Macular Degeneration is currently the leading cause of vision loss, especially in the older age group, is a progressive disease meaning that it’ll get worse over time.
Macular Degeneration occurs as a result of the deterioration of the central portion of the retina, which is the inside back layer of the eye that records the images seen and sends them via the optic nerve from the eye to the brain for interpretation. The retina’s central portion (macula), is responsible for focusing central vision in the eye, and it controls our ability to read, drive a car, recognize faces or colors, and see objects in fine detail.
The fact that it affects mostly older adults makes it to be also known as Age-related Macular Degeneration.
Damage caused by AMD can interfere with:
here are two types of macular degeneration: Dry and Wet.
Dry macular degeneration affects about 85 to 90 percent of people with the condition. It occurs due to small yellow deposits called drusen developing under the macula. Wet macular degeneration affects the remaining 10 to 15 percent. It occurs when abnormal blood vessels develop under the retina and macula.
There are three stages viz:
Early AMD – Most people do not experience vision loss in the early stage of AMD, which is why regular eye exams are important, particularly if you have more than one risk factor (see below). Early AMD is diagnosed by the presence of medium-sized drusen (yellow deposits beneath the retina).
Intermediate AMD – At this stage, there may be some vision loss, but they’re still may not be noticeable symptoms. A comprehensive eye examination with specific tests will look for larger drusen and/or pigment changes in the retina.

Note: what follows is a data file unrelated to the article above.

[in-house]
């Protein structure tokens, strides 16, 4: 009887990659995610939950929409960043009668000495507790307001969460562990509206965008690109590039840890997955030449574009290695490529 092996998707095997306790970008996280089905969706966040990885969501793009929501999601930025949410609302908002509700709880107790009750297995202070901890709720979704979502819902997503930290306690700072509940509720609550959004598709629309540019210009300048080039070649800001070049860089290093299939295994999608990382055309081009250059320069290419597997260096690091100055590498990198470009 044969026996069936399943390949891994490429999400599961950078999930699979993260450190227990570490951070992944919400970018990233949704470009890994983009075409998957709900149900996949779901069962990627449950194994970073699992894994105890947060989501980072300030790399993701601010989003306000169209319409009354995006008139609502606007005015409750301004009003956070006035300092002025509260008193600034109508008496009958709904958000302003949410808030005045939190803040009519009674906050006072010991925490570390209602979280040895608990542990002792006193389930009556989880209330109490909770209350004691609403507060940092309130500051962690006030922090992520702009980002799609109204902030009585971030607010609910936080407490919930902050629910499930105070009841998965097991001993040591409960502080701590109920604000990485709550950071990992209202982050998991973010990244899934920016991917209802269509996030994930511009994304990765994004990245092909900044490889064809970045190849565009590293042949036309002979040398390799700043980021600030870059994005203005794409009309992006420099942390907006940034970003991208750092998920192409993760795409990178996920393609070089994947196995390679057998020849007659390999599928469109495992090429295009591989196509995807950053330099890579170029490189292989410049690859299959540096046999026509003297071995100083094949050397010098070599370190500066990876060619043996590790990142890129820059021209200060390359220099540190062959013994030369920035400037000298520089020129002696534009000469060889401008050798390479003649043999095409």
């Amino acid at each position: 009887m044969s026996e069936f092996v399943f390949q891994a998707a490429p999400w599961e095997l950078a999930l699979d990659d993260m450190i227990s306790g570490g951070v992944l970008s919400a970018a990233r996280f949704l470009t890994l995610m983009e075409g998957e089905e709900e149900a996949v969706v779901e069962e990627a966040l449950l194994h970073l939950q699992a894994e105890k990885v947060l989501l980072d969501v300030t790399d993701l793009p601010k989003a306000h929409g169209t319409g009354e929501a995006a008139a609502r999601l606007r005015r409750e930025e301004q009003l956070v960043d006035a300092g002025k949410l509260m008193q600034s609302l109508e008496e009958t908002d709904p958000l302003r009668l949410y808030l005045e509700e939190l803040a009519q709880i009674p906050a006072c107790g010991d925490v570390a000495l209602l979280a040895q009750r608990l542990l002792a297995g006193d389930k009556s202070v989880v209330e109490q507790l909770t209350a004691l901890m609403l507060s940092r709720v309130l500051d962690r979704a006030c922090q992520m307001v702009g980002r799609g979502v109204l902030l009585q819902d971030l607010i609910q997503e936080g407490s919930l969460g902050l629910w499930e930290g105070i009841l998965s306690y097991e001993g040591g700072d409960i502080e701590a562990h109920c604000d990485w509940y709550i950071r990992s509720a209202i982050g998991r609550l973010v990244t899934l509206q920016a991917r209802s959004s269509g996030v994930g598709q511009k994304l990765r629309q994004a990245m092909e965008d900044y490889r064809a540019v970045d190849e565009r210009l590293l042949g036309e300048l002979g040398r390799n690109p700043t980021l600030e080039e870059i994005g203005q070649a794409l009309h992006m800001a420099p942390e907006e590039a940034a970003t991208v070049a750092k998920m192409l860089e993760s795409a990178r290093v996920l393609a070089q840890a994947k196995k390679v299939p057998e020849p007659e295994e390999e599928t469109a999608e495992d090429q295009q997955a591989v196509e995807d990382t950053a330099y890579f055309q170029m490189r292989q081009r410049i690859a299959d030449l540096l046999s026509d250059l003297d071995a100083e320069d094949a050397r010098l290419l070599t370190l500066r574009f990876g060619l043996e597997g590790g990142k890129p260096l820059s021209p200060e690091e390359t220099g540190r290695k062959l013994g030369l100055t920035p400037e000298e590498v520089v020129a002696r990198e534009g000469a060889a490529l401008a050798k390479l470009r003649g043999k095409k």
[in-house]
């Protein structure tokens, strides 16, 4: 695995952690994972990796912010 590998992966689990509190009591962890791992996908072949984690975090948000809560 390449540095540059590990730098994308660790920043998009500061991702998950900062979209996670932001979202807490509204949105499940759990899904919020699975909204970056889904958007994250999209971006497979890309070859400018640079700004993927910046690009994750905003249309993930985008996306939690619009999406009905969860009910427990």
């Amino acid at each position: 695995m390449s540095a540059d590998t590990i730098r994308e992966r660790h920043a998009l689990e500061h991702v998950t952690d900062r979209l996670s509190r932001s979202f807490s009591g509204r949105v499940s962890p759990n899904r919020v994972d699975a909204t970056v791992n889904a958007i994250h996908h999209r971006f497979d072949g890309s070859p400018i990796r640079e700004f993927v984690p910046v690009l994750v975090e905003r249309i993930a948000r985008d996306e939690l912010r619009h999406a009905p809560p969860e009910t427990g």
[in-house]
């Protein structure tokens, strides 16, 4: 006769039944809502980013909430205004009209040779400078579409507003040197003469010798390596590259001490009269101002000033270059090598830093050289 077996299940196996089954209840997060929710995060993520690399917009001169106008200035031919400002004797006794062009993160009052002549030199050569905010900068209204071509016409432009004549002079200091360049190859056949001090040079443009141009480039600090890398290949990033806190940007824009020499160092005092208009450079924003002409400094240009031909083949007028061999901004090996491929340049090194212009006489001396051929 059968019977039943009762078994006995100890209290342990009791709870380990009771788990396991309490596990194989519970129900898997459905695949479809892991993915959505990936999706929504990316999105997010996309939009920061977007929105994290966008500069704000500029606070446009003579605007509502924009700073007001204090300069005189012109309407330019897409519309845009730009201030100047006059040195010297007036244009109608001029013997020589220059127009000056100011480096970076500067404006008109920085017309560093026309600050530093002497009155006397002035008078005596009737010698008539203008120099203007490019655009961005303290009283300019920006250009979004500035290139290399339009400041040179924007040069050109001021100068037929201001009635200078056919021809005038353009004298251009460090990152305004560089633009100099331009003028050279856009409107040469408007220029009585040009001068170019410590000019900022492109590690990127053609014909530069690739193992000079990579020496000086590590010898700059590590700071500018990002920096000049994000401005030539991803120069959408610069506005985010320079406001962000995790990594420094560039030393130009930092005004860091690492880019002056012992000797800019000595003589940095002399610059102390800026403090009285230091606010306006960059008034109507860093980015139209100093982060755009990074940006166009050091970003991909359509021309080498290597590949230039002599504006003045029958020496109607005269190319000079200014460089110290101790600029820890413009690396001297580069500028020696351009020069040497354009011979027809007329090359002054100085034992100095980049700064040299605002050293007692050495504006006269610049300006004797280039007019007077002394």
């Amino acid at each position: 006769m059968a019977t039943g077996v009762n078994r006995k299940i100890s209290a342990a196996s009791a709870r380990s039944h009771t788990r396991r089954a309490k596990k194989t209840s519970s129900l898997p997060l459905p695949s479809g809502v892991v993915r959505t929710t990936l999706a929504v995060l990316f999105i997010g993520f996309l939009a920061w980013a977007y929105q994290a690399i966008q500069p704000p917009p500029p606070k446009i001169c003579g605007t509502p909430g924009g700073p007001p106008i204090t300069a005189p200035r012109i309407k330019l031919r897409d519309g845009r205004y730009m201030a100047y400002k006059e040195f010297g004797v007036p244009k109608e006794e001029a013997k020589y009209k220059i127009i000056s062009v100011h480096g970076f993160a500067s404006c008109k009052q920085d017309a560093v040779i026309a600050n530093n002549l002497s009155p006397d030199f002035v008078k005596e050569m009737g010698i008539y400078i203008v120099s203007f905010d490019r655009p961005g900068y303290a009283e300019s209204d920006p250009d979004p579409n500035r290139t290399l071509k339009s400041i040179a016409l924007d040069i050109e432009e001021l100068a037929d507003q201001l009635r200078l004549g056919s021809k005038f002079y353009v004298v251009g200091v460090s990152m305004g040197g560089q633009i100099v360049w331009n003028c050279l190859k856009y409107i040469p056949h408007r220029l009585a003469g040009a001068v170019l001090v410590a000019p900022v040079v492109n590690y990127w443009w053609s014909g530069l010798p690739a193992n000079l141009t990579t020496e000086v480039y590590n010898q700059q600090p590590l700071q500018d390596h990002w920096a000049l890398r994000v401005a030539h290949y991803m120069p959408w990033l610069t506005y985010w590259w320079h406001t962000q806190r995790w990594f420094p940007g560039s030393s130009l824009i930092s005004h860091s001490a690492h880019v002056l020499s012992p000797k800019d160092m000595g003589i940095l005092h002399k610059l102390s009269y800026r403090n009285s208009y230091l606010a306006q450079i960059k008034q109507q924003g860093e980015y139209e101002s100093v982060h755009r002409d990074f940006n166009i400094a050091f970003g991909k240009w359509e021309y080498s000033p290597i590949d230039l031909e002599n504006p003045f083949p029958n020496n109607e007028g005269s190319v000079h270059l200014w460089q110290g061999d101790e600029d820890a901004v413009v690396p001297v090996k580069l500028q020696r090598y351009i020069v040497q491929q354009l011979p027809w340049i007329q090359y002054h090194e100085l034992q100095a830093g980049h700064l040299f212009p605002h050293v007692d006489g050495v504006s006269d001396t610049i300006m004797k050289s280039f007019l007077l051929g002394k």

Late AMD – At this stage, vision loss has become complete and noticeable.
This depends on the type of macular degeneration, whether wet or dry. Dry degeneration symptoms include a reduction in central vision, a distortion of straight lines in your field of vision, the need for brighter lightening, difficulty adapting to low lights, blurriness, trouble recognizing faces, and retinal damage.
Wet degeneration symptoms also involve most of that of dry degeneration, and also include blurry spots in the field of vision, dark spots in the central vision due to blood vessels bleeding or leaking fluid, having a hazy vision, and also rapidly worsening symptoms.
Wet macular degeneration progresses more quickly than dry macular degeneration.
The specific factors causing macular degeneration are not conclusively known. However, there are a known number of risk factors some of which include:
Visit an Ophthalmologist when you have symptoms as described above, and your doctor would then carry out a comprehensive eye exam.
Sadly, there is no cure for wet or dry AMD although treatments can help slow or stop the disease from getting worse.
Some of these treatments include a regimen of vitamins that slow the progression. Research hasn’t determined a way to prevent macular degeneration. However, you can help reduce your risk for the disease by maintaining a healthy lifestyle like quitting smoking if you smoke, eating a healthy diet as often as possible, maintaining a moderate weight, and exercising as much as possible.